[Numpy-discussion] RFC: A proposal for implementing some date/time types in NumPy

Francesc Alted faltet@pytables....
Mon Jul 14 14:12:18 CDT 2008


A Monday 14 July 2008, Christopher Barker escrigué:
> Matt Knox wrote:
> > The DateArray class in the timeseries scikits can do part of what
> > you want. Observe...
> >
> >>>> a.year
> >
> > array([2008, 2008, 2008, 2008, 2008, 2008, 2008, 2008, 2008, 2008,
> > 2008, 2008, 2008, 2008, 2008])
> >
> >>>> a.hour
> >
> > array([11, 12, 13, 14, 15, 16, 17, 18, 19, 20, 21, 22, 23,  0,  1])
> >
> >>>> a.day
> >
> > array([12, 12, 12, 12, 12, 12, 12, 12, 12, 12, 12, 12, 12, 13, 13])
>
> This is great for what I often need: to output data in a format with
> columns of:
>
> year, month, day, hour, min, sec

I see.  However, the more I think about this, the more I see the need to 
split the date/time functionalities and duties in two parts:

* the first one implementing a date/time dtype with the basic 
functionality for timestamping and/or time-interval measuring.

* the second part would be a specific array container of date/time types 
(which maybe perfectly a porting of the DateArray of the 
scikits.timeseries that would be based on the date/time type) where one 
can implement all of the functionality (like the one that you are 
proposing above) that escapes to a humble date/time dtype.

Definitely, having this two-layer approach is going to allow a more 
powerful and flexible approach in the long term, IMO.

> But I also often need to be able to convert a "TimeDelta" to a
>
> particular unit, for example (using the lib datetime):
>  >>> td = datetime.datetime(2008, 7, 14, 12) -
>  >>> datetime.datetime(2008,
>
> 7, 13, 10)
>
>  >>> td
>
> datetime.timedelta(1, 7200)
>
> so we have a timedelta of one day, 7200 seconds.
>
> I'd like:
>  >>> td.as_hours
>
> Traceback (most recent call last):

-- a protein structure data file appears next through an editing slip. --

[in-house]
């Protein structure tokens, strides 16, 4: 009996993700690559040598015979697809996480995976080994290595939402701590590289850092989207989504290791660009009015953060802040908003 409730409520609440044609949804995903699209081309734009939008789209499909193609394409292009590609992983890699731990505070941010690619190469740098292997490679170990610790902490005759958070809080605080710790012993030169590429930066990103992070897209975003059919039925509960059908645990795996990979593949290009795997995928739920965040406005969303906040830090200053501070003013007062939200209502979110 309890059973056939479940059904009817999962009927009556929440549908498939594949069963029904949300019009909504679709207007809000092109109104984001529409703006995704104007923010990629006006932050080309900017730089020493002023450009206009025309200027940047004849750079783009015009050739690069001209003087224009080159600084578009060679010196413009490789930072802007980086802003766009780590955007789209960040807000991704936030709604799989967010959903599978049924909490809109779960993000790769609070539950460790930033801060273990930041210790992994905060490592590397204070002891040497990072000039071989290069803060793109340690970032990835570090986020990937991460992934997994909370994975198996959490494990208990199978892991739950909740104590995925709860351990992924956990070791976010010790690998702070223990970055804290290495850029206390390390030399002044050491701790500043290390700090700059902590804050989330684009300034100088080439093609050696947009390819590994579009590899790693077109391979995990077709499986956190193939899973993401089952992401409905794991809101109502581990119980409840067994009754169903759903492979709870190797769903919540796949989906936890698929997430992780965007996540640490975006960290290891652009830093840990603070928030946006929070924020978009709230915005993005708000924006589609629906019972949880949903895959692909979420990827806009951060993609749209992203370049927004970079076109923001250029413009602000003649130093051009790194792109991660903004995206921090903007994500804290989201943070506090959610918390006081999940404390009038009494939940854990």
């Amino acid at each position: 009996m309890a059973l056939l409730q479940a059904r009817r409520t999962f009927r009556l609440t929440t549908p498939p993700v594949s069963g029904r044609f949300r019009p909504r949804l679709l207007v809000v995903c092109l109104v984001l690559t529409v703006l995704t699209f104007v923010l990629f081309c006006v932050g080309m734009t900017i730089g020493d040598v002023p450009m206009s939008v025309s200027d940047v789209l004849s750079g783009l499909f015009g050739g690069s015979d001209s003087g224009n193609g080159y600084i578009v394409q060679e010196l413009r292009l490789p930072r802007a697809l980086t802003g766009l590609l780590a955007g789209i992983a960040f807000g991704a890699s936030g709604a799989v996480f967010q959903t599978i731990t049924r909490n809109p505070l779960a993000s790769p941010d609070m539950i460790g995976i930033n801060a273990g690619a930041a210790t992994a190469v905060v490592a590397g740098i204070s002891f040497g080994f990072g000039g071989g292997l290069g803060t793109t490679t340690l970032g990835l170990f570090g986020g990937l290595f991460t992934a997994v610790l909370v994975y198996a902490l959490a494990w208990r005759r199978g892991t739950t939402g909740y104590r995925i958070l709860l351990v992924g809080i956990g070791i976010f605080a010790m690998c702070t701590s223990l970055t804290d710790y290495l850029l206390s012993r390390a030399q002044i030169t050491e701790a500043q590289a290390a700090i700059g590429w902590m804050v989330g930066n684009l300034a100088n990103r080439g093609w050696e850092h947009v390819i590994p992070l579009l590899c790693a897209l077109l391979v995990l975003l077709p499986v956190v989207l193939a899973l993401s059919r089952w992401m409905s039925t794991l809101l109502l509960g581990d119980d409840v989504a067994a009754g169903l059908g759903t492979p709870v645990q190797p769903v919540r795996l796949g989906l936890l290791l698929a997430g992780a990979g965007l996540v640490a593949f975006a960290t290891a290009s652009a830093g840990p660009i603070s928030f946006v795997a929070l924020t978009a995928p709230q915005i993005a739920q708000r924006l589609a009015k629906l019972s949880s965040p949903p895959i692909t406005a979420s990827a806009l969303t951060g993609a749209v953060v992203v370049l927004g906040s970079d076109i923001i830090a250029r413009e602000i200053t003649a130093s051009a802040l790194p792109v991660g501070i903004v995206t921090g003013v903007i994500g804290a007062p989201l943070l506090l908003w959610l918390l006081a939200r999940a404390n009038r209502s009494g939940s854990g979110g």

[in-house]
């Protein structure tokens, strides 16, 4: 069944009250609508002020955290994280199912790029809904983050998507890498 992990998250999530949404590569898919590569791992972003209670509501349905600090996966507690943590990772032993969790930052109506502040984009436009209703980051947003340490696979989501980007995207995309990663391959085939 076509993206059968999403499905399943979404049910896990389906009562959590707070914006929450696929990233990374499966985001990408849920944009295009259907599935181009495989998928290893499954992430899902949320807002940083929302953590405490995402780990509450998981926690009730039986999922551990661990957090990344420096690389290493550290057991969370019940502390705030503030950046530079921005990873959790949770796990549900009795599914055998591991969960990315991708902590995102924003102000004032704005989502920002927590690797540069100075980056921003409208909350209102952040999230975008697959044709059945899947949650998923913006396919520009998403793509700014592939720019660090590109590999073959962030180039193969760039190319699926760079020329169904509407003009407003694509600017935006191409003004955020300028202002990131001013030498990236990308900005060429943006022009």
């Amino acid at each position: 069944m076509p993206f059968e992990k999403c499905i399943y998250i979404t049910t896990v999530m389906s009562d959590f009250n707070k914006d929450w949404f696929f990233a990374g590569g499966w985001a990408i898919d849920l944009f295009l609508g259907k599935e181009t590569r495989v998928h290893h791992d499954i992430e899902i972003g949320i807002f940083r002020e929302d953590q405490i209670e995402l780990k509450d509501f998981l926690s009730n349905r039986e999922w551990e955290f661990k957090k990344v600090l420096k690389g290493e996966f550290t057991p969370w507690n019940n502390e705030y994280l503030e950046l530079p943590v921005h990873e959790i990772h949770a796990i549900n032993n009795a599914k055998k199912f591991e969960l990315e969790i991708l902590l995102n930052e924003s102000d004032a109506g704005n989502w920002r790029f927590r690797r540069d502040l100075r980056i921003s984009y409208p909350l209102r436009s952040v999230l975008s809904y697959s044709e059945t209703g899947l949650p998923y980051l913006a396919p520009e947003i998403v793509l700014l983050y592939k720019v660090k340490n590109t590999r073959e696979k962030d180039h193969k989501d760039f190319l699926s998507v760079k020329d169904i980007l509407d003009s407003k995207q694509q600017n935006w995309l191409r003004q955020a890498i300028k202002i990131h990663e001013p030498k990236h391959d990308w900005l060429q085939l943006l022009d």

>    File "<stdin>", line 1, in <module>
> AttributeError: 'datetime.timedelta' object has no attribute
> 'as_hours'
>
> which doesn't exist in the datetime module, so I do:
>  >>> hours = td.days*24 + td.seconds/3600.
>  >>> hours
>
> 26.0
>
> I find myself writing this code al ot, so I'd love to have it built
> in.

Hmm, I don't know if having a conversor for every time unit would be too 
much.  I'd prefer the next:

td.as_timeunit('hour')

where you can specify the time unit as the parameter.  Will take note of 
this.

>
> Which brings up an issue:
>
> The reason it isn't built in is that the philosophy behind the
> datetime module is that it provides the building blocks with which to
> build more feature-full packages. Personally, I really wish it had a
> bit more built in, but what can we do?
>
> As for the numpy datetime types, we need to decide how much to build
> in. I think the kind of functionality described here is pretty basic,
> and should be included, but if we inculde everyone's idea of basic,
> it could get pretty bloated!

Completely agree.  This is why I'm proposing the two-layer approach:  
have the basic date/time functionality implemented as a dtype (i.e. in 
C space), and put the other niceties into a sort of ``DateArray`` 
(perhaps in Python space).

> >  the idea we
> > are incubating is to complement the ``datetime64`` with a
> > 'resolution' metainfo.  The ``datetime64`` will still be based on a
> > int64 type, but the meaning of the 'ticks' would depend on a
> > 'resolution' property.
>
> I like this! Would there be conversion between different resolutions
> available? I wonder what that syntax for that should be?

Well, what about the ".as_timeunit()" stated above for the date/time 
scalar and another similar for the ``DateArray`` layer?.  However, be 
aware that, as we are proposing integer arithmetic for the date/time 
types (and not fixed-point of floating-point arithmetic) you *will* 
loose precision when changing resolution from a fine-grained time unit 
to another more coarse-grained (and inversely, you may risk to overflow 
when changing resolution from a coarse-grained to another more 
fine-grained unit), and this may not be what you want.

> >  And
> > definitely, "offset" would be similar to "origin".  So yes, we will
> > try to introduce both concepts.
>
> yup -- origin is critical!
>
> What resolution (and numerical format) do you use to express the
> origin? Even if you data is ini days, you may want to specify the
> origin with more precision, so as not to have confusion about what "0
> days" means in some higher resolution unit. Also, if you want
> picosecond resolution, then the origin needs to be picosecond
> resolution as well.

Good point.  I'm afraid that we will only support the specification of 
the origin with a fixed resolution of microseconds, and between the 
year 1 and 9999 (mainly for ``datetime`` compatibility, but also to 
avoid the 'egg and the chicken' effect that you noticed ;-).

Cheers,

-- 
Francesc Alted


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